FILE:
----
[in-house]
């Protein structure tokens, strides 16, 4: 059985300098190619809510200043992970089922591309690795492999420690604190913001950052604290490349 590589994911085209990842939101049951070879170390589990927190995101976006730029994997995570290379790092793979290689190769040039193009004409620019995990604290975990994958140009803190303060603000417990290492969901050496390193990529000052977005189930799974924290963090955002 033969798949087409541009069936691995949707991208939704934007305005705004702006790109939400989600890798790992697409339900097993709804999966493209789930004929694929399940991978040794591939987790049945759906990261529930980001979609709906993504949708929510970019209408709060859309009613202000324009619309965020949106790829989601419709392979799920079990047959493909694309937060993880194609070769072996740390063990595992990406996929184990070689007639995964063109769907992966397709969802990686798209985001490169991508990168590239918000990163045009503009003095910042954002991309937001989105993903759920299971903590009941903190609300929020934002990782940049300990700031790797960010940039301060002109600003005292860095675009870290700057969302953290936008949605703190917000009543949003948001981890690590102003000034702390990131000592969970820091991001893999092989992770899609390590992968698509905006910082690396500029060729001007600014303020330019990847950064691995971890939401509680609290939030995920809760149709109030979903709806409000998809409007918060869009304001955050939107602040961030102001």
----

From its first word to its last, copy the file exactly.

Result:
[in-house]
């Protein structure tokens, strides 16, 4: 059985300098190619809510200043992970089922591309690795492999420690604190913001950052604290490349 590589994911085209990842939101049951070879170390589990927190995101976006730029994997995570290379790092793979290689190769040039193009004409620019995990604290975990994958140009803190303060603000417990290492969901050496390193990529000052977005189930799974924290963090955002 033969798949087409541009069936691995949707991208939704934007305005705004702006790109939400989600890798790992697409339900097993709804999966493209789930004929694929399940991978040794591939987790049945759906990261529930980001979609709906993504949708929510970019209408709060859309009613202000324009619309965020949106790829989601419709392979799920079990047959493909694309937060993880194609070769072996740390063990595992990406996929184990070689007639995964063109769907992966397709969802990686798209985001490169991508990168590239918000990163045009503009003095910042954002991309937001989105993903759920299971903590009941903190609300929020934002990782940049300990700031790797960010940039301060002109600003005292860095675009870290700057969302953290936008949605703190917000009543949003948001981890690590102003000034702390990131000592969970820091991001893999092989992770899609390590992968698509905006910082690396500029060729001007600014303020330019990847950064691995971890939401509680609290939030995920809760149709109030979903709806409000998809409007918060869009304001955050939107602040961030102001």